The Hawkes Bay region is known for its impeccable winemaking and Te Awa Collection’s Left Field is no exception. Looks-wise however, the brand was overdue for a change.
Te Awa’s brand manager Ali Campbell says: “The label was pretty dull, and it didn’t really have a story behind it other than that the wine was originally sourced for the left field vineyard of Te Awa”.
To create the new labels they enlisted the help of Aaron Pollock, who has worked with Villa Maria as part of their portfolio of brands.
The designer behind the illustrations studied communications design at the Unitec Design School and began his career in Auckland before moving to the US for 12 years working in the advertising industry.
In 2008, he moved to New York with his wife before moving back to Devonport with their son in 2011 where he has opened a design studio.
“We wanted the illustrations to feel like evidence of something that was either invented or washed up on the Left Field.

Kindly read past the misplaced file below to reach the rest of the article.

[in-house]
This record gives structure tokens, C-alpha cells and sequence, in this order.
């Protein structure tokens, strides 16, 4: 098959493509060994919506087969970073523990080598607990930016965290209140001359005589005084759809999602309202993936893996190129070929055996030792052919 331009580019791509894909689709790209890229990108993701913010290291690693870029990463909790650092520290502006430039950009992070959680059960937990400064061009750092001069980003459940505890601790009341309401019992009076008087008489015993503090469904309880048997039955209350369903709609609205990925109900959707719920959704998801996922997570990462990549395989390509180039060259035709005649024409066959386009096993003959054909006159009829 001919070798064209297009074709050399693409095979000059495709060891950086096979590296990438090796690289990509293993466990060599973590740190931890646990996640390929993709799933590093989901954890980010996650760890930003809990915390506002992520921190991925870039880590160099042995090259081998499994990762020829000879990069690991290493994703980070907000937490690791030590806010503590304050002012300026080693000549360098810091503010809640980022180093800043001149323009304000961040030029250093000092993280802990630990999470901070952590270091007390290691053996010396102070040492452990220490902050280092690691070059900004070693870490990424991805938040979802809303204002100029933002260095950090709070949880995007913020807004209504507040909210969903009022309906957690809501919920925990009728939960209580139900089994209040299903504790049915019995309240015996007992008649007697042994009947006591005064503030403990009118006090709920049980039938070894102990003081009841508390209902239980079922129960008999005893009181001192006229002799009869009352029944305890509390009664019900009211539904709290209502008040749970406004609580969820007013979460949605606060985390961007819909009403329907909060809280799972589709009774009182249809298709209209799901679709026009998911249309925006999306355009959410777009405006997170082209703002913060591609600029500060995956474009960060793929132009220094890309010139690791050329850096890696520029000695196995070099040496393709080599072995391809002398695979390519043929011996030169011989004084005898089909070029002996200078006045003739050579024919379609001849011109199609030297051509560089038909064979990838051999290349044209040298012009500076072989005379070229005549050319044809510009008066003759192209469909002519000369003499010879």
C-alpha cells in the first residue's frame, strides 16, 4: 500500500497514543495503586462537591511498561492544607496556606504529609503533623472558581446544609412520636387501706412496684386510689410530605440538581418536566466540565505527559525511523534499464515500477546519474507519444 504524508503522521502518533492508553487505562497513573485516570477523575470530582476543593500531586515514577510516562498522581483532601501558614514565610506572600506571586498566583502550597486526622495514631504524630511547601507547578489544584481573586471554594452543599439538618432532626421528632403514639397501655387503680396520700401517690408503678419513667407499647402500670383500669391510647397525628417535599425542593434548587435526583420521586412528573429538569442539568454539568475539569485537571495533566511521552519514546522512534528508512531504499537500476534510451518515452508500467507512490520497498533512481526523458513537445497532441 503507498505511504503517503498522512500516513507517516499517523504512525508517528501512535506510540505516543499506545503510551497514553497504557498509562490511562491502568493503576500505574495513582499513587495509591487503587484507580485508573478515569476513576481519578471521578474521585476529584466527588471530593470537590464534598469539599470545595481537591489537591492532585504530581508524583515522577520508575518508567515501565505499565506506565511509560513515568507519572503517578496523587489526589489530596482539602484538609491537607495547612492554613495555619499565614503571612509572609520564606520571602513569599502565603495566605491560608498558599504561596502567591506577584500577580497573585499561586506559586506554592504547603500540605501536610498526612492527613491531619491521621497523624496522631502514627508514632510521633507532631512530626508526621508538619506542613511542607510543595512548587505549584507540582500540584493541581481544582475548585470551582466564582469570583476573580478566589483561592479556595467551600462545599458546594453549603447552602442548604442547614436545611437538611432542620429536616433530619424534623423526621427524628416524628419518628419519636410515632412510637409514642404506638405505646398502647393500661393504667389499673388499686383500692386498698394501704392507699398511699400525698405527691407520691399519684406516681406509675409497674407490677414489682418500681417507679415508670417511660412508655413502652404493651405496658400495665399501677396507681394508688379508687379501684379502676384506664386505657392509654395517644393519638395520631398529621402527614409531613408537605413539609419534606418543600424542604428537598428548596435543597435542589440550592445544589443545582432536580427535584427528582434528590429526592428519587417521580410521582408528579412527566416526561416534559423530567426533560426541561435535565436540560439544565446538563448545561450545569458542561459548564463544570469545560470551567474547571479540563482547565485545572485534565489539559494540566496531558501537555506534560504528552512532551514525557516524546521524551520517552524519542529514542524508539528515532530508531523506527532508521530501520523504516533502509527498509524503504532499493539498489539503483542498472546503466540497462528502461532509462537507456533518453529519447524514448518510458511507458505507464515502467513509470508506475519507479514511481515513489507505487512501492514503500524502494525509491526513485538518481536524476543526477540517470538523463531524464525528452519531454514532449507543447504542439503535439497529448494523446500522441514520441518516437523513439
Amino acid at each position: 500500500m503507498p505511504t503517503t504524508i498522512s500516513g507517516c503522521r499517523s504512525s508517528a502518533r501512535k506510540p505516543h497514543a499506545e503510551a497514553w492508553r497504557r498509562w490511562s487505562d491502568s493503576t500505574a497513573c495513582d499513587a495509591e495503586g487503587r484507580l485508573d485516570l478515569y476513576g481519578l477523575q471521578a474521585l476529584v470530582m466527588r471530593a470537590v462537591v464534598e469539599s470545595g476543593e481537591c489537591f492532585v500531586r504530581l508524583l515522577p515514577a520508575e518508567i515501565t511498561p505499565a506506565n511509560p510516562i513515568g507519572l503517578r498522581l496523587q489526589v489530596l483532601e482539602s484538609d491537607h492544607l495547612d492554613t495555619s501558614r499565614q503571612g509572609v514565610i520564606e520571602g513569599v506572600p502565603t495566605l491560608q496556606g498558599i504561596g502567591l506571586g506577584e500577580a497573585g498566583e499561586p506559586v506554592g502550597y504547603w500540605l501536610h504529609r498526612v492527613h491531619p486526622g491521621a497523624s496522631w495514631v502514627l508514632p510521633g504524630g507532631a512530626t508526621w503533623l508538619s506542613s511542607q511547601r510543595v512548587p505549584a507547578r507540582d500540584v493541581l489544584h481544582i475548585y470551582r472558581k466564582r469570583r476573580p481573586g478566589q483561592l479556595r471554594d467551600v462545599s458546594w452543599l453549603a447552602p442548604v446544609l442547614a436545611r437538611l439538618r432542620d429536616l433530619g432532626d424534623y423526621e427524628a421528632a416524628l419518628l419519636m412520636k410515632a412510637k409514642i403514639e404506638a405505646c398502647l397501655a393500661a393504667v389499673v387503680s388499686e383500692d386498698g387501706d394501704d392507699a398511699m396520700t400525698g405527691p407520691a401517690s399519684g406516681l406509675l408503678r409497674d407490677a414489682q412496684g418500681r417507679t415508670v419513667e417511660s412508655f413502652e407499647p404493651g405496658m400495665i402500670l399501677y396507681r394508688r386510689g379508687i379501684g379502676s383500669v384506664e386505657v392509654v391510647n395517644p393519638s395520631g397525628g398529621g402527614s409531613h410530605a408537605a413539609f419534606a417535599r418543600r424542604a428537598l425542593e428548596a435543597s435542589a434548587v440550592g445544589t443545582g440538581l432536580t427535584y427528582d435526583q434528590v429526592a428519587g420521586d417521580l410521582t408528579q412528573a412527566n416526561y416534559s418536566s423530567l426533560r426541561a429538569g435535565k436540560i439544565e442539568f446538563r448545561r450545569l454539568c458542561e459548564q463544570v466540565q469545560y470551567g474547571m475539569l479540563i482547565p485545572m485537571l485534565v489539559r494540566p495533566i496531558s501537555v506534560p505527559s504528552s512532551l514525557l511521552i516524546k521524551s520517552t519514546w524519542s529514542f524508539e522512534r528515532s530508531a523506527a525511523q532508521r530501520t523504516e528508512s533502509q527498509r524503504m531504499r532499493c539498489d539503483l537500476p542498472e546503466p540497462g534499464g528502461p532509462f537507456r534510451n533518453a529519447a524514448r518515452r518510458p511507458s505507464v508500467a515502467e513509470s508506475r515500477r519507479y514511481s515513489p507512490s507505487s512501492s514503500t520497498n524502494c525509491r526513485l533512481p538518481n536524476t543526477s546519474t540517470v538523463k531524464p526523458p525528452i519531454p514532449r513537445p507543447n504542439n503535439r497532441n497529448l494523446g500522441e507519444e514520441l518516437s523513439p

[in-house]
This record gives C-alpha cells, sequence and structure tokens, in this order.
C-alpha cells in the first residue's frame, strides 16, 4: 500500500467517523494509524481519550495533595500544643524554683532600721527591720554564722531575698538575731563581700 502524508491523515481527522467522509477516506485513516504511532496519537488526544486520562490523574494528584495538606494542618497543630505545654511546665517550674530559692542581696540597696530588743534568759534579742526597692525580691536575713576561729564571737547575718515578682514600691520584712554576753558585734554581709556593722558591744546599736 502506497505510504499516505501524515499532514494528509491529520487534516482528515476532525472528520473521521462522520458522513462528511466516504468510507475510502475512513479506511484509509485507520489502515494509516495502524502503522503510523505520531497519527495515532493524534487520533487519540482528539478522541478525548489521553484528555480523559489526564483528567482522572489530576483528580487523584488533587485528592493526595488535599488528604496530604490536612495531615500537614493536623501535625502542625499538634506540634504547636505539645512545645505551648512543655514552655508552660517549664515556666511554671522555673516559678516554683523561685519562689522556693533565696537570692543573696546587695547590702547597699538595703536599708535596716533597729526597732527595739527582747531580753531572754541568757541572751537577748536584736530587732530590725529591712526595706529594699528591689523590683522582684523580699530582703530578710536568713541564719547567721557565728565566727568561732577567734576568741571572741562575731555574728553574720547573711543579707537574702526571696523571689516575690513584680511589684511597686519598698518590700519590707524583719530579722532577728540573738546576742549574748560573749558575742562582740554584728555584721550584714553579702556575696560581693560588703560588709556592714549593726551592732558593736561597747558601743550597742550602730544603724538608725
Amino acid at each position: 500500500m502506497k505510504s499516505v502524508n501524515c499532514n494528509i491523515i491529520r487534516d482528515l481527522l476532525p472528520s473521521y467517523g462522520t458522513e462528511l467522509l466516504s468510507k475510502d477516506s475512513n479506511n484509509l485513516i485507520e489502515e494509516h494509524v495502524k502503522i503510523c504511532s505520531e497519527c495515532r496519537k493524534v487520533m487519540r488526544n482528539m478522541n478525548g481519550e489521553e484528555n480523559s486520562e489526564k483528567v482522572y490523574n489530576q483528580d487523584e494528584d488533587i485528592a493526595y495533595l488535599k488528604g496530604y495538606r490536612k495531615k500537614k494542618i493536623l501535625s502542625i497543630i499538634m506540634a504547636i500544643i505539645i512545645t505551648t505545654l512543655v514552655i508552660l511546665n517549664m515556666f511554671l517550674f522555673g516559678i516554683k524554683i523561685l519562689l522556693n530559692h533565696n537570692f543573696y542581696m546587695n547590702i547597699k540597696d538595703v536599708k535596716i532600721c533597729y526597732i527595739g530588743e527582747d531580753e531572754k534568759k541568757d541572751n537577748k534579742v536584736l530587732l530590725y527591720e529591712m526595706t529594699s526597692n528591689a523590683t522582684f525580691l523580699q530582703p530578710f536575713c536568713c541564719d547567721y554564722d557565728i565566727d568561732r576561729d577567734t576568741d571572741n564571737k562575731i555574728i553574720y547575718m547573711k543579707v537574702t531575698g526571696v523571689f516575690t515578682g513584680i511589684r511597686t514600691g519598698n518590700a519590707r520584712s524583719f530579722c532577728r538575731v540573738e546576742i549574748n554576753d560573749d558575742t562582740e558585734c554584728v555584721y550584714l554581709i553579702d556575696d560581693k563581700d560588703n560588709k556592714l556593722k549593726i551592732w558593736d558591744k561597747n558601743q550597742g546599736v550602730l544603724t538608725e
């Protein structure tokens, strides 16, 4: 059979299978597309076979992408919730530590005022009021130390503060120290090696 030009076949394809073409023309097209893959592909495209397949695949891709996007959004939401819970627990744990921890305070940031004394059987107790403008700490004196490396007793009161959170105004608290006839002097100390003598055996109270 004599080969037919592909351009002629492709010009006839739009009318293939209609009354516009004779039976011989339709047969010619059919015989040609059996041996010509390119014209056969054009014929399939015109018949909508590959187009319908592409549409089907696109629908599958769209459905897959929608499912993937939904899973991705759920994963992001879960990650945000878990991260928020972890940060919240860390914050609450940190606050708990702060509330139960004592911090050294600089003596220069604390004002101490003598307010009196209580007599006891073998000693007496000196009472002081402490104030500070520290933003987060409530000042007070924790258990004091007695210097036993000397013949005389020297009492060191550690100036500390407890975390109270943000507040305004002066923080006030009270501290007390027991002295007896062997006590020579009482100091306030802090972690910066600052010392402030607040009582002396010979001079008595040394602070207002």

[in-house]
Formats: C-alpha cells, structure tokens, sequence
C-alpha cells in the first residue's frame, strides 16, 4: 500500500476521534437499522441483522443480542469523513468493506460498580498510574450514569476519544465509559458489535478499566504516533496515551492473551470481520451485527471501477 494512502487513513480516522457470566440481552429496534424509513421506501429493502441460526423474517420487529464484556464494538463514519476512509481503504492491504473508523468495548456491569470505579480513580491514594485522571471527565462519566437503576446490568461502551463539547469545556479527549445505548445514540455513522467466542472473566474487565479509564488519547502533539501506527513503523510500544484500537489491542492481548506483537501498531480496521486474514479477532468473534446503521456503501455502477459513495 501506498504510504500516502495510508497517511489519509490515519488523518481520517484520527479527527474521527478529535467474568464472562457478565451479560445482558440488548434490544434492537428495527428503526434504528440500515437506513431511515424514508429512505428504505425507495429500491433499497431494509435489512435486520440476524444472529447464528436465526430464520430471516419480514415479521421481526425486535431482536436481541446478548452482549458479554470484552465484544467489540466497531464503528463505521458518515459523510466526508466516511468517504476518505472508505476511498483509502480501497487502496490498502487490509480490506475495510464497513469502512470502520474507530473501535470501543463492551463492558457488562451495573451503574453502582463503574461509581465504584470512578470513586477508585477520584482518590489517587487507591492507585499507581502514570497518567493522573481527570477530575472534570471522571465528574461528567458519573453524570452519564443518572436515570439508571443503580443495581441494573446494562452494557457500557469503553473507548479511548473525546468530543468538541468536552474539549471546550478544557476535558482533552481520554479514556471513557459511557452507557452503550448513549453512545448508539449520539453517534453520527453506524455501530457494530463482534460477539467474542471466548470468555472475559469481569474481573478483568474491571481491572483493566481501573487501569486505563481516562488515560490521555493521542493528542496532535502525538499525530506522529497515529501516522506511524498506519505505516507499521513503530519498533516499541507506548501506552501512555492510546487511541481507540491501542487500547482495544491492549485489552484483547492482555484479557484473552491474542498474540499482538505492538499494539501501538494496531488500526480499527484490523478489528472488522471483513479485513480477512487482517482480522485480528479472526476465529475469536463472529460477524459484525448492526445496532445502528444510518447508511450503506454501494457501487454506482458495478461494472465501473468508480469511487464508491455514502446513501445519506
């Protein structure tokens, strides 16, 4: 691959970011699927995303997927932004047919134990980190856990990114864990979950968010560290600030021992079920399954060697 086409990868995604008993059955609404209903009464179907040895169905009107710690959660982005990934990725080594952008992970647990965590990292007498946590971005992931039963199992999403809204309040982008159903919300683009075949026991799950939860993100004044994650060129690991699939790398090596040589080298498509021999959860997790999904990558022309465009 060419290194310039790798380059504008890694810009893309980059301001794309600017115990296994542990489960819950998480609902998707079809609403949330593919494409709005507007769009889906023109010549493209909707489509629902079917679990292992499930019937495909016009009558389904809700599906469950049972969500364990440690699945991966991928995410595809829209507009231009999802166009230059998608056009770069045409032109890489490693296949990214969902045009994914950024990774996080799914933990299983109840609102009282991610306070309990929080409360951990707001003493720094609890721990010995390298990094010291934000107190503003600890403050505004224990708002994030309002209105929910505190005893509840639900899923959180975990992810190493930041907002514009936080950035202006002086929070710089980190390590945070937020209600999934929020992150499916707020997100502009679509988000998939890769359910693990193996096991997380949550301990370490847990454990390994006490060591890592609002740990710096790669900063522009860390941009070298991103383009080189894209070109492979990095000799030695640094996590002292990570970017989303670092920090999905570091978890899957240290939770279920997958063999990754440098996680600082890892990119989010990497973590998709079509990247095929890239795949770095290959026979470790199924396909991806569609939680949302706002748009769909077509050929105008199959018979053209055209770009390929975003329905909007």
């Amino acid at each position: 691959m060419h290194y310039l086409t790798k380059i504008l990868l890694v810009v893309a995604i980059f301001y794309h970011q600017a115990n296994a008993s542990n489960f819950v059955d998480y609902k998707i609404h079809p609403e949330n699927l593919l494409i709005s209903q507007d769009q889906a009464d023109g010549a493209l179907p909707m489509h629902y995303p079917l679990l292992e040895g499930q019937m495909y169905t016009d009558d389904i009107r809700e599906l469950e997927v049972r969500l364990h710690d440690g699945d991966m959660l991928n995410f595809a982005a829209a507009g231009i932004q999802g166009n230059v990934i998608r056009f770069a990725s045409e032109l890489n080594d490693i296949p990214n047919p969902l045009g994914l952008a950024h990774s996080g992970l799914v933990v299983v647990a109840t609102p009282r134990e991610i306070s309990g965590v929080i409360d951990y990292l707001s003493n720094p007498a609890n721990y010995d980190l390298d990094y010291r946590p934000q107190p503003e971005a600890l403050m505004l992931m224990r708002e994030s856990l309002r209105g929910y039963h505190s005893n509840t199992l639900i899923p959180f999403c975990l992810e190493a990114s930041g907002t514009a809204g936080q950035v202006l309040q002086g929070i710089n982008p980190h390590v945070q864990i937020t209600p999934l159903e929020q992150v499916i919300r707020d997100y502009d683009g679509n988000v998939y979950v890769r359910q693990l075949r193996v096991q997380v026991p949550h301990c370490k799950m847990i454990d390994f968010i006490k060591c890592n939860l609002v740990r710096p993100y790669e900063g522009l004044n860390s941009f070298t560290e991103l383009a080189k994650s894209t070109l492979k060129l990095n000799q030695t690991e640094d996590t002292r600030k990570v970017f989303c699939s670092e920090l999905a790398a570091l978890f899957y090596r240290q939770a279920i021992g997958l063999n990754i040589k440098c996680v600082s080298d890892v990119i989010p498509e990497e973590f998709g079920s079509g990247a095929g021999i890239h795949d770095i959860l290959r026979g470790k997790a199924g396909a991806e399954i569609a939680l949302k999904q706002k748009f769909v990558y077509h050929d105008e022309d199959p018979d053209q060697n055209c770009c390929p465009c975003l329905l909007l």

The objective was to create a strong personality and sense of place for Left Field through entertaining storytelling,” he says.
The vintage illustrations were cut, dissected and reassembled to create the bizarre creatures, characters and contraptions that are now on bottles.
These illustrations were then re-drawn and became the inspiration for the names, folklore and half-truths about the goings on in the Left Field.
Pollock illustrated over 20 different creatures, with only eight selected for the launch, with the rest available to be used in the future.
The Squid Crab, Flamingo Recluse, Lizard Fish, Flying Squidmill, Hatchling Deer, Moon Shell Moth, Flying Boatship, Harvest Duel all represent a different wine.
On closer inspection the creatures each have a piece of the Te Awa windmill incorporated into them, whether it be the Hatchling Deer or the Flamingo Recluse.
Unlike Te Awa’s Kidnapper Cliff and Single Estate range, the fruit used to make the Left Field wine goes beyond the estate’s boundaries, sourced from Marlborough and Gisborne.
As Te Awa is one of the sub-brands of Villa Maria, illustrating the labels is something very untraditional for them.
“We have a lot of brands that are successful that are classical and traditional…we haven’t gone down that route with Left Field, we wanted to steer away from that style.”
And steer away they have, creating not only beautiful wine but also pieces of art in their own right.
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